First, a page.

OBJECTIVES: A reduction of bone mineral density of unknown etiology has been reported in phenylketonuria (PKU) by radiological techniques, whereas no data on bone density in mild hyperphenylalaninemia (HPA) are available. We aimed to assess bone condition in PKU and HPA by quantitative ultrasound (QUS), taking into account patients' clinical and biochemical features. PATIENTS AND METHODS: Phalangeal QUS has been used for bone assessment in 78 patients affected by PKU (n = 42) or mild HPA (n = 36). For each patient, blood phenylalanine concentrations in the 2 years before the study have been recorded and related to bone assessment. RESULTS: Overall normal bone quality has been observed in the whole study group (AD-SoS standard deviation score [SDS] 0.25 ± 1.29; BTT SDS -0.13 ± 1.08). PKU adolescents (age older than 15 years, AD-SoS SDS -0.54 ± 1.33; BTT SDS -0.85 ± 1.21) and patients with poor compliance with treatment (blood phenylalanine >10 mg/dL, AD-SoS SDS -0.47 ± 1.39; BTT SDS -0.97 ± 1.14) showed lower BTT SDS with respect to normal population (P = 0.003 and P <0.001, respectively). Patients with PKU with good compliance with treatment (blood phenylalanine <10 mg/dL, AD-SoS SDS 0.65 ± 1.33; BTT SDS 0.15 ± 0.94) and patients with mild HPA (AD-SoS SDS 0.44 ± 1.06 and BTT SDS 0.19 ± 0.85) showed normal bone mineral density and cortical thickness. CONCLUSIONS: Good compliance with treatment in PKU during adolescence and adulthood is desirable because diet discontinuation is associated with bone loss. Mild HPA seems not to be complicated by bone damage.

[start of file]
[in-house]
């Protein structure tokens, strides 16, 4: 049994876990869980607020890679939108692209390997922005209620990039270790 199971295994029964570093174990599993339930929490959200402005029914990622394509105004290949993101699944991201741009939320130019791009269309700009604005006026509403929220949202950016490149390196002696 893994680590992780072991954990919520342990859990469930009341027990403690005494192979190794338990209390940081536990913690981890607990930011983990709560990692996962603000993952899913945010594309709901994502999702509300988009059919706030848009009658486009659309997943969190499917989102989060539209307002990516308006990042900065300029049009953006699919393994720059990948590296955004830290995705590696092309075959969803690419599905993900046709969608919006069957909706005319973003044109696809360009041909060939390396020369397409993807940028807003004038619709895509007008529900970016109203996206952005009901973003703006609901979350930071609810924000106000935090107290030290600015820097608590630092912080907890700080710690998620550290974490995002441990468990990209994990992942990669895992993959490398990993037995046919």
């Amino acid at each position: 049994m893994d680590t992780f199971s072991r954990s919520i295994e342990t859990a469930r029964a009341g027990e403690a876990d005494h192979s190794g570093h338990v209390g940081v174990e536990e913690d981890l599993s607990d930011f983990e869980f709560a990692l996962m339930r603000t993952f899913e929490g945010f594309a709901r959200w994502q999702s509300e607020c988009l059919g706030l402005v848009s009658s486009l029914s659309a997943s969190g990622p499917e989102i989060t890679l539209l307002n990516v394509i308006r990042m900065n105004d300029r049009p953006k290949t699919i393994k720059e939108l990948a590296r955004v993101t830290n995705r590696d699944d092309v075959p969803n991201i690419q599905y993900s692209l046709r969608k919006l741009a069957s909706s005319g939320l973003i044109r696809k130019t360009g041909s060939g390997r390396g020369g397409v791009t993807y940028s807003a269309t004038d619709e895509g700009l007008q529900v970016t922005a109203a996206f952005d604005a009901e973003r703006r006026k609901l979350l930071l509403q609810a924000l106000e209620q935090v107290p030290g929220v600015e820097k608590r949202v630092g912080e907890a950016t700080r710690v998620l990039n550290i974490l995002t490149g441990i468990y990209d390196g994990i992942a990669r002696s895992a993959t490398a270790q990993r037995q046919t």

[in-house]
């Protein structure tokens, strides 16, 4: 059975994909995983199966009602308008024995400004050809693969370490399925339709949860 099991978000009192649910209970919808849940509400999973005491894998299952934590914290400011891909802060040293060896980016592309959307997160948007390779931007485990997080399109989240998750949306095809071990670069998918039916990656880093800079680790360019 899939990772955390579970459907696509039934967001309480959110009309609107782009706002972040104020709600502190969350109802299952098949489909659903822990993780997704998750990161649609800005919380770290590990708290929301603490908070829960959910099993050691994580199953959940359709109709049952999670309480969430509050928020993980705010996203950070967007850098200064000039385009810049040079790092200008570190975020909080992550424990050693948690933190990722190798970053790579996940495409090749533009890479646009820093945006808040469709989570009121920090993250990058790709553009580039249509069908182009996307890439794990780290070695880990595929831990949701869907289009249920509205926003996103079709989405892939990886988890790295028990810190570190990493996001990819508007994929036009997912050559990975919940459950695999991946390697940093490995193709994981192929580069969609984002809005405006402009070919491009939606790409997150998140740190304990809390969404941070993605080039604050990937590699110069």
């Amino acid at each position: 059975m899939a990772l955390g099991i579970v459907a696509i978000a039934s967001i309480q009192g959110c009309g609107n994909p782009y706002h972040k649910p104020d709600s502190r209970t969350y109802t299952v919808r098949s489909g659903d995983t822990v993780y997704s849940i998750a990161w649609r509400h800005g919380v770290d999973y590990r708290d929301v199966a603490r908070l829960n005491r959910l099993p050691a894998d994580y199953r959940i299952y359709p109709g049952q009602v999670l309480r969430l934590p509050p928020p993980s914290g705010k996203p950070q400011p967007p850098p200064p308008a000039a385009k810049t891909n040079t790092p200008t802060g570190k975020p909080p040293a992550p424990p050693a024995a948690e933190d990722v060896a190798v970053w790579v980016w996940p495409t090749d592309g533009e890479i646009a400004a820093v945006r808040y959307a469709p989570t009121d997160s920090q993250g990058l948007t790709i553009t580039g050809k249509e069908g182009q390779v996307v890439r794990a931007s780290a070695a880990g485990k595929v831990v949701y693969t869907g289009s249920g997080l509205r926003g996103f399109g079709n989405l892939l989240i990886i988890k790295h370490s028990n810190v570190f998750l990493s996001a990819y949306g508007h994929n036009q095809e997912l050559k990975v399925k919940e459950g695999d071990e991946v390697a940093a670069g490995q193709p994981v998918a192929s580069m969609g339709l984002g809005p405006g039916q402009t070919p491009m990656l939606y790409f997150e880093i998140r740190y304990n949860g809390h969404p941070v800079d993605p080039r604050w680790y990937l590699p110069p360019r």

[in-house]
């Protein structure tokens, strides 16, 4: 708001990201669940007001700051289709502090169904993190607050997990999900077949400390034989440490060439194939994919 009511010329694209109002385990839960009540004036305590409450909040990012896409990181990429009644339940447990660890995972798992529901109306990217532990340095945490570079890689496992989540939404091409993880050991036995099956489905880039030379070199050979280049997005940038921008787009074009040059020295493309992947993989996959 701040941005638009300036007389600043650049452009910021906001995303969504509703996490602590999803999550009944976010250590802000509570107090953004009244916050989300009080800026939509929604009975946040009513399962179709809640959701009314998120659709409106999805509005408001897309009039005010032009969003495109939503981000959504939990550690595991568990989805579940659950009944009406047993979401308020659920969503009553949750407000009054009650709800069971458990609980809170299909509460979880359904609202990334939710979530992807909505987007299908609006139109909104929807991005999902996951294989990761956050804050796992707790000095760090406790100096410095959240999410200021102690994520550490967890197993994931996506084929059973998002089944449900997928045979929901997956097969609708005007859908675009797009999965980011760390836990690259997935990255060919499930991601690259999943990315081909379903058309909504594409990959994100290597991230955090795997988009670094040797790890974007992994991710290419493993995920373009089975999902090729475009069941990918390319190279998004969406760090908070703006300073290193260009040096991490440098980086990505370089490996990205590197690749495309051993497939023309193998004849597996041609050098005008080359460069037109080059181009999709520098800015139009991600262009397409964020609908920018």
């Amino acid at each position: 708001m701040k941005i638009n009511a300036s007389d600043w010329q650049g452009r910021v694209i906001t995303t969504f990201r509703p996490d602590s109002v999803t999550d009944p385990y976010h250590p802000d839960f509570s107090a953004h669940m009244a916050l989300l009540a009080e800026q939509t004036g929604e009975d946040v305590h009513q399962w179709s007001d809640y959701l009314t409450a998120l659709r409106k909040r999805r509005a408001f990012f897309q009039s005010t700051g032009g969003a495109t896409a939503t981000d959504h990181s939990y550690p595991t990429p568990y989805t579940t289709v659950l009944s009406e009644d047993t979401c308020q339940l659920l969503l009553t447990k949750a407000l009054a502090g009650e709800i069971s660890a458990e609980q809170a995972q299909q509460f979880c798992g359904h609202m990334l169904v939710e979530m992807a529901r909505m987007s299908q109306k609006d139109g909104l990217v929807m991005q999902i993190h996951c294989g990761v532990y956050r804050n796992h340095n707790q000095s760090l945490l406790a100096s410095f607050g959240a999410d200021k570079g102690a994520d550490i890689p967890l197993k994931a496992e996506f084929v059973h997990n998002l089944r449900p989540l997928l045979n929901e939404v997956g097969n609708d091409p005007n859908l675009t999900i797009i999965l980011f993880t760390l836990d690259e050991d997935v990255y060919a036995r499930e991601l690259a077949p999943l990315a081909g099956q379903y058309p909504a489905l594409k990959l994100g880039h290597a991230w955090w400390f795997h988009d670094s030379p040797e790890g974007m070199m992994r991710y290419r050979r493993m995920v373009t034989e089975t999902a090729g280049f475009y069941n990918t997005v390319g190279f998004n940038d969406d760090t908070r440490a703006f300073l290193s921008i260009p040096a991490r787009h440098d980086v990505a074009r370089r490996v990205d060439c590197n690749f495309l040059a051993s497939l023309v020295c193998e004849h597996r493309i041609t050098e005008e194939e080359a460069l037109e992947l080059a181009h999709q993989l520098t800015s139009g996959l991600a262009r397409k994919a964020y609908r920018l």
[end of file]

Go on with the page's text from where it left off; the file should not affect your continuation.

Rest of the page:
|Number of pages||6|
|Journal||Journal of Pediatric Gastroenterology and Nutrition|
|Publication status||Published - Mar 2011|
- bone density
- quantitative ultrasound
ASJC Scopus subject areas
- Pediatrics, Perinatology, and Child Health